The modified SB has pole cavity treatment and damped slots in the cone. It has in-band performance identical to the stock driver. What's amazing is how much the out-of-band sound matters. Bells are clear, vibrant, full bodied, no excess ringing. Vocals are a revelation. No more glaze/veil. Instruments have distinct separation. Subtle sub-melodies are easier to pick out. This driver is not perfect, but it is easily much better than the others. The modified SB15 is the clear winner!

    So the modified SB isn't just the value leader, it's the better sounding driver, by far.

    Why did the Scan W15/8530K-00 lose this comparison? Well, the design is a bit dated, and the SB15 clearly has a better motor, with much lower inductance. I might also suspect the Kapton former could contribute to the colored sound, whereas the SB has a glass fiber former. Another area is the dust cap, which can be quite influential.

    Why would you not do this? Every time. I'll tell you. Maybe you don't like anything DIY. Maybe you don't like constantly being drawn into the music. Maybe you don't want to visualize how the singer is positioned in relation to the microphone, and start wondering what brand of microphone sounds like that. Maybe you don't want to remember that Johnny Cash is old, because you are pretty sure you can see the wrinkles on his face. Maybe you just want to hear the vague sound of the tin whistle instead of hearing all the subtle mouth work. Maybe you just want music to exist somewhere in the background, preferably behind a curtain. MAYBE you care more about resale value than how the speaker SOUNDS.
    "Looks like you may have to design your own speakers. Its not that hard." -DE Focht

    Diffraction Happens

  • #2


    Click image for larger version  Name:	SB15 vs Rev vs SB15 mod.png Views:	0 Size:	16.6 KB ID:	1439582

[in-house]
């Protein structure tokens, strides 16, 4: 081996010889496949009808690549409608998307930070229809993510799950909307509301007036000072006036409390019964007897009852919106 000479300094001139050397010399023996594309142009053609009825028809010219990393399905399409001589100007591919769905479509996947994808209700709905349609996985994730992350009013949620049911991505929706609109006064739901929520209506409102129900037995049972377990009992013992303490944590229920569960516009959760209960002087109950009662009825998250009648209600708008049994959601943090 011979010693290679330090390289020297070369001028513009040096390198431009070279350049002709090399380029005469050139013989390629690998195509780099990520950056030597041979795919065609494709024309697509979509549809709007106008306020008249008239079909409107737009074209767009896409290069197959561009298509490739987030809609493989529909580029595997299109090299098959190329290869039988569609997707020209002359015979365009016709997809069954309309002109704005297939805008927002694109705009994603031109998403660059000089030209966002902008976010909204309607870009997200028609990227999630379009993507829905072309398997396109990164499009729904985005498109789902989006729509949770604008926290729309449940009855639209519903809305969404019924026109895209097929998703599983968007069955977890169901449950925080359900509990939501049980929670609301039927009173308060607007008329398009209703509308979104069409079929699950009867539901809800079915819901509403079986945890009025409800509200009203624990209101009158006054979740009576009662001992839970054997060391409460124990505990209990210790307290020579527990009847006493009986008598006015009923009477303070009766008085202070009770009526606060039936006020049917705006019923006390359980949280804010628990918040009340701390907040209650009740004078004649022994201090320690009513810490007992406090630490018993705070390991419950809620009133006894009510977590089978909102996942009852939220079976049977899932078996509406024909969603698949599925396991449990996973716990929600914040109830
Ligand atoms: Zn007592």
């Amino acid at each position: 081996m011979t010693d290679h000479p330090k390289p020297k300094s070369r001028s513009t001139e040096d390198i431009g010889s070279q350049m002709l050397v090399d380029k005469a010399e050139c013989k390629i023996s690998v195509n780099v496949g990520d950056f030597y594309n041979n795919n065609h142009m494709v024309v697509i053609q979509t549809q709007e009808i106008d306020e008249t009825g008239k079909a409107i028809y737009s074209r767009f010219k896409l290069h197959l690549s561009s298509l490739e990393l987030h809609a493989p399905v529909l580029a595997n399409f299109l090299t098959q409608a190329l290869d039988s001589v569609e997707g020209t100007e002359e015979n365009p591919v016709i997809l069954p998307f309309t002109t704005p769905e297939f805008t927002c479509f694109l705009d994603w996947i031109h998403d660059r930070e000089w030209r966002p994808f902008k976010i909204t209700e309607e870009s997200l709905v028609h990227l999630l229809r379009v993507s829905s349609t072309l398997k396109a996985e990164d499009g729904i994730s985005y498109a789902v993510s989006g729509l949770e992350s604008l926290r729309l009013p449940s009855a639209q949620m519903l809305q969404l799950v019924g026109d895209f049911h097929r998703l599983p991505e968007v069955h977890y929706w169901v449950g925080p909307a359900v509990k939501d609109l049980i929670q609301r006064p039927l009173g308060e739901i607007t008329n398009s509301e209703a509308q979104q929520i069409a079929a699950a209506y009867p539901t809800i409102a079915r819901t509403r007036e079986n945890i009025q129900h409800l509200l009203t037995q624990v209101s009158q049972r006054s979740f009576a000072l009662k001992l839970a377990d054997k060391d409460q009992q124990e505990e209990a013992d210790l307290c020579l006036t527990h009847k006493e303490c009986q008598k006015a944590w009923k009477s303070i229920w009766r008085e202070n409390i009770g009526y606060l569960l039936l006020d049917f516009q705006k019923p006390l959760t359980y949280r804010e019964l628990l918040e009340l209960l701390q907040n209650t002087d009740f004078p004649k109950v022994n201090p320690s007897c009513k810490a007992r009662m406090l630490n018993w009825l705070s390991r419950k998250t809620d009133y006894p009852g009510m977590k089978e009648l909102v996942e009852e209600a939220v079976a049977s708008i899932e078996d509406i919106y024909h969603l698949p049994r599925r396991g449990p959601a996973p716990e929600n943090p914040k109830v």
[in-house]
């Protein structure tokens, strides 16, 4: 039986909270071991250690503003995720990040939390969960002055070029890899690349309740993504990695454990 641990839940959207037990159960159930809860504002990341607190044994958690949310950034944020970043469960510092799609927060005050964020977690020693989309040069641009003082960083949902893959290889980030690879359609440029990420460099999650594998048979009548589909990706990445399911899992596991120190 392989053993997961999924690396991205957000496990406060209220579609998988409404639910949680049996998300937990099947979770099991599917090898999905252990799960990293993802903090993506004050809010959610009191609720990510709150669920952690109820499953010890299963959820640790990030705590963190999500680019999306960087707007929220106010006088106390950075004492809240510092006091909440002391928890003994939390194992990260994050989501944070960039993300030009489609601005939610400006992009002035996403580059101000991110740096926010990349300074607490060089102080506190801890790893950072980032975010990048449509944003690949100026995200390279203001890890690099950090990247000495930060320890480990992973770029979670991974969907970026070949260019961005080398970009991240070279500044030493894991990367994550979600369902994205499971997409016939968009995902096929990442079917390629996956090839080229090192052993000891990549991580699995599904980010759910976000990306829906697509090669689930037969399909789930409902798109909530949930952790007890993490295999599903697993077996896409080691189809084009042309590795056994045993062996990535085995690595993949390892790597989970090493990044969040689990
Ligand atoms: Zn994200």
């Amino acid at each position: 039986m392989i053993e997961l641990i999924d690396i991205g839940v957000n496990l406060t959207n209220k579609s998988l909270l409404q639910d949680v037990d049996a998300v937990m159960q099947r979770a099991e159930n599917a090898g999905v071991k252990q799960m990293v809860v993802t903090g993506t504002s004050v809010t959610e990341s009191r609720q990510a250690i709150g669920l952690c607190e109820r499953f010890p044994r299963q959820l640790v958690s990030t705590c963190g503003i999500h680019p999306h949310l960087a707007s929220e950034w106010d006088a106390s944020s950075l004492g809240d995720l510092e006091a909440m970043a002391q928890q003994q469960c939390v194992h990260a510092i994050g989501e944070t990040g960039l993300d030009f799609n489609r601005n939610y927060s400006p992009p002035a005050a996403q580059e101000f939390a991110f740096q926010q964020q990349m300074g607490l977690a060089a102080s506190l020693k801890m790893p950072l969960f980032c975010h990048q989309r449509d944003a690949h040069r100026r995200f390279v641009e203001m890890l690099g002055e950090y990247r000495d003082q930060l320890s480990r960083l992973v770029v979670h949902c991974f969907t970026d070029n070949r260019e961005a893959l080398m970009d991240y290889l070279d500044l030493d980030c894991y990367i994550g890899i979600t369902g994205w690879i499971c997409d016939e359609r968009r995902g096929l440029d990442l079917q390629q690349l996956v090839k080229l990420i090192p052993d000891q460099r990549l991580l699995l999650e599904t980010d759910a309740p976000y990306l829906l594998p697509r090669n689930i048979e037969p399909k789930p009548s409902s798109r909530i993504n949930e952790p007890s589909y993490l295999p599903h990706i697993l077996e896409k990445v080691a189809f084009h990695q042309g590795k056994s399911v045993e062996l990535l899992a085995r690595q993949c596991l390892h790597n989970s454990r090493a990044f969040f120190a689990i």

The in-box raw, ungated, unsmoothed plot shows that these are a pretty good match below the break-up area. My mods supressed most, not all, of the nasties. The loudest SB was 1.2db more sensitive than the Rev, but sloppy application of excess glue brought the modded SB down to within 0.5dB of the Scan, and became a virtual drop-in replacement. I expect to see a little better performance in my 2nd gen of this mod.

    Note that all 3 drivers exhibit the 1.2k dip common to many modern high-end drivers. I don't really like it, and I'm fairly certain it's audible, but so far it looks like the cure is worse than the disease. I did not prefer the cone-edge treatments.

    Click image for larger version  Name:	SB vs Rev vs SB mod 45 degrees.png Views:	0 Size:	15.6 KB ID:	1439584

    This 45 degree plot is 1/24th smoothed for clarity, and shows just why suppressing break-up matters. Looking at the dip in the green plot at 4khz, you see evidence that the break-up on the Revelator is not fully dealt with, as I had long suspected.
    "Looks like you may have to design your own speakers. Its not that hard." -DE Focht

    Diffraction Happens

    Comment


    • #3


      Here's the Modded SB15 vs. The stock SB15 with 12dB crossover in place, unsmoothed. 45 degrees off-axis.